2 – When the Jayhawks needed a guard down the stretch, freshman Lagerald Vick stepped up big. Vick is a great athlete but he's still pretty raw. Of course, that's the way most freshmen are. Instead of going through individual workouts, Vick was called upon in the fourth quarter when SMU senior Nic Moore fouled out, and he drilled two big shots to lift the Jayhawks.

“Everyone was there when they were freshmen," Selden said. "They really didn’t know what to do. They didn’t really know their way. This game was a real good foot in the door for him.”

Mickelson added: "We’re trying to advance and get points up and just be better. Having guys like that step in that young and do great things like that, hopefully that’ll carry over to the future."

Kansas guard Lagerald Vick (2) drives in the lane in a Team USA 81-72 win over against Brazil Sunday, July 5, in Gwangju, South Korea..

Kansas guard Lagerald Vick (2) drives in the lane in a Team USA 81-72 win over against Brazil Sunday, July 5, in Gwangju, South Korea.. by Mike Yoder

3 – Selden has played out of this world in the first two games. He looks like a new and improved version of himself. Kansas coach Bill Self said he looks more bouncy and healthier. He certainly looks more aggressive and when his shot is falling like it was on Sunday, he proved how dangerous he can be. He had 23 points, four rebounds, three assists, three steals, five fouls drawn and four turnovers in 39 minutes and 52 seconds on the court.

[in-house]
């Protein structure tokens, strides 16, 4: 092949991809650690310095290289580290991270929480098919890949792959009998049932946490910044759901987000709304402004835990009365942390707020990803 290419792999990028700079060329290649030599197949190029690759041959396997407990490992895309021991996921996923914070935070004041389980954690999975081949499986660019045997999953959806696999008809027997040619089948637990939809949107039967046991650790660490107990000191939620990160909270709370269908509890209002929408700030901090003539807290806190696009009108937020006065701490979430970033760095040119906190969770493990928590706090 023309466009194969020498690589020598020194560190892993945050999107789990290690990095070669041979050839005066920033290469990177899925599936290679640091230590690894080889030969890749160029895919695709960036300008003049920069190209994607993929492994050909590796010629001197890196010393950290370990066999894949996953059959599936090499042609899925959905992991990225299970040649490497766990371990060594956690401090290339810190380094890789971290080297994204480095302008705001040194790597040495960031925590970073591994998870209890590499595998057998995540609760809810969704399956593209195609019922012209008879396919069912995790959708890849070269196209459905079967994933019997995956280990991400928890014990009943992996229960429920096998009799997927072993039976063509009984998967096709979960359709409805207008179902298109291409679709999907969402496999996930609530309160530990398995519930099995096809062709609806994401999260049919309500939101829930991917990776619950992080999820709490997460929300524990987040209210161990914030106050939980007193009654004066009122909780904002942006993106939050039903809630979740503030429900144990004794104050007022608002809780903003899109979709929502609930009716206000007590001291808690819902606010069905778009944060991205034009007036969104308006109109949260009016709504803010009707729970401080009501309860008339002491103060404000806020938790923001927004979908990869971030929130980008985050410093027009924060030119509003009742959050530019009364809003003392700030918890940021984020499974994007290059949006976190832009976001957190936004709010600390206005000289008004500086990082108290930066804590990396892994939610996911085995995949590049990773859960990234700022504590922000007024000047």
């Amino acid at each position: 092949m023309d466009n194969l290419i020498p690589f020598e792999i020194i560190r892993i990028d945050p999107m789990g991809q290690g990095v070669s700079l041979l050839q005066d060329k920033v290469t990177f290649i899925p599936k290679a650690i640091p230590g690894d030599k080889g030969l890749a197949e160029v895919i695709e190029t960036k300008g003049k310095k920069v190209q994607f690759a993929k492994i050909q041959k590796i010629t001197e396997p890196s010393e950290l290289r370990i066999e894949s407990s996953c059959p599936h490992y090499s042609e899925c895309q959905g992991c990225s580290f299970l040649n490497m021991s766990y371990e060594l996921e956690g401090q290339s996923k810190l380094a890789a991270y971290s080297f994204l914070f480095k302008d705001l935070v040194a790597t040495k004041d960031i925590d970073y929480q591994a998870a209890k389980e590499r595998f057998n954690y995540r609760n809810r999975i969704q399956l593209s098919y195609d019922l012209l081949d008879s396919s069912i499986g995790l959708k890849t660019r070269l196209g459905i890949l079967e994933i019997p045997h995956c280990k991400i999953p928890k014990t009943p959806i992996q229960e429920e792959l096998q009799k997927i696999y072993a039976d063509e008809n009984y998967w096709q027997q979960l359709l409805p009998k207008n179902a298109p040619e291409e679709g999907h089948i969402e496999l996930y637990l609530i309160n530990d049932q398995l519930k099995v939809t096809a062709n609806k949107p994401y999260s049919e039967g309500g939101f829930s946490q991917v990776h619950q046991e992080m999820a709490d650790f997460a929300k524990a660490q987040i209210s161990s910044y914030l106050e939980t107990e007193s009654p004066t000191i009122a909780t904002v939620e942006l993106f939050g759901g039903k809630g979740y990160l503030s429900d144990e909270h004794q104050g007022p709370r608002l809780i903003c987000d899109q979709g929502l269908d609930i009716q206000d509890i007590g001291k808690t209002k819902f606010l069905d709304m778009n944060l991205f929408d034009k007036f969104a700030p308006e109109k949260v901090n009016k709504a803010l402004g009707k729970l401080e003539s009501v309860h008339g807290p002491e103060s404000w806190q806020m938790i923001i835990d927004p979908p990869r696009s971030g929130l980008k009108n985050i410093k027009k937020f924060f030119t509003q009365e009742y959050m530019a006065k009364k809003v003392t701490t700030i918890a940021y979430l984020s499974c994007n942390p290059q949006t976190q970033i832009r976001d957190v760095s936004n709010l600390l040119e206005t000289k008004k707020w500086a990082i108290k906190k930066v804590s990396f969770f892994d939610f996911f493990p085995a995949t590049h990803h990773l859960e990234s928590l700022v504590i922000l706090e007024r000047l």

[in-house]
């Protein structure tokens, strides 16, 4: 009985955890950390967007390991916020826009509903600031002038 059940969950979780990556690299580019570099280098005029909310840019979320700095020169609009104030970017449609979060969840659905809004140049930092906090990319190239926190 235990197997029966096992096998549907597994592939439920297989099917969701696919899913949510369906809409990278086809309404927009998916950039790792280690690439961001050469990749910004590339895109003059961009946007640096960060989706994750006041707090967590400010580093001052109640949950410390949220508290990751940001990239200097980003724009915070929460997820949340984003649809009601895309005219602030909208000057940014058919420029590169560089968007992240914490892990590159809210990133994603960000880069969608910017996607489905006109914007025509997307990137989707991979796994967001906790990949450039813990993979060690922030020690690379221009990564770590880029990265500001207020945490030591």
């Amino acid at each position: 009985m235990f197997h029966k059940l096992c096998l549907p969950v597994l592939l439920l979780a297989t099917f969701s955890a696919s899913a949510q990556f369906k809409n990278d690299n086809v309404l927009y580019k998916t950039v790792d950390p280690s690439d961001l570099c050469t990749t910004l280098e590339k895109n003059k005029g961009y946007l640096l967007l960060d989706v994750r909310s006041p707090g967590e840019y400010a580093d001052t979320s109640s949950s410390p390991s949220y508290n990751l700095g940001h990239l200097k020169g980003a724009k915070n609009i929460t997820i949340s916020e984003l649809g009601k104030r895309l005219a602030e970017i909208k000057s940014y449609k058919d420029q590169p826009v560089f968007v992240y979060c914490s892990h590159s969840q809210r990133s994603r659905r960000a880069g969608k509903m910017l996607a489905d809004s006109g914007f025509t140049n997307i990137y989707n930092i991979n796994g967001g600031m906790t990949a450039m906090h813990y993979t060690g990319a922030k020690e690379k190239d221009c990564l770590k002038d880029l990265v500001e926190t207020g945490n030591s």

"So far he’s been having a great tournament," Mickelson said. "He’s kind of in that rhythm. We definitely need him to stay with it. He definitely helped us out because some other guys might not be going and you can kind of give it to him and he can get his own thing going and kind of work with the team after that. It was great having that."

Three reasons to sigh

1 – The Jayhawks have struggled to get off to good starts, and it was no different on Sunday. They had no rhythm in the first quarter, going 3-of-11 from the field with nine turnovers in 10 minutes. They played well on defense, and only trailed by one at the end of the first quarter, but in the two games, they've combined for 23 points on 8-of-25 shooting with 14 turnovers in 20 minutes of first-quarter action.

"We just have to play through them," Selden said. "You’re going to do that sometimes, you know. We were careless with the ball at times. But we really stepped up our defense so we got some of those possessions back."

Kansas forward Perry Ellis (34) jumps to the basket for two points in a Team USA 81-72 win over against Brazil Sunday, July 5, in Gwangju, South Korea.

Kansas forward Perry Ellis (34) jumps to the basket for two points in a Team USA 81-72 win over against Brazil Sunday, July 5, in Gwangju, South Korea. by Mike Yoder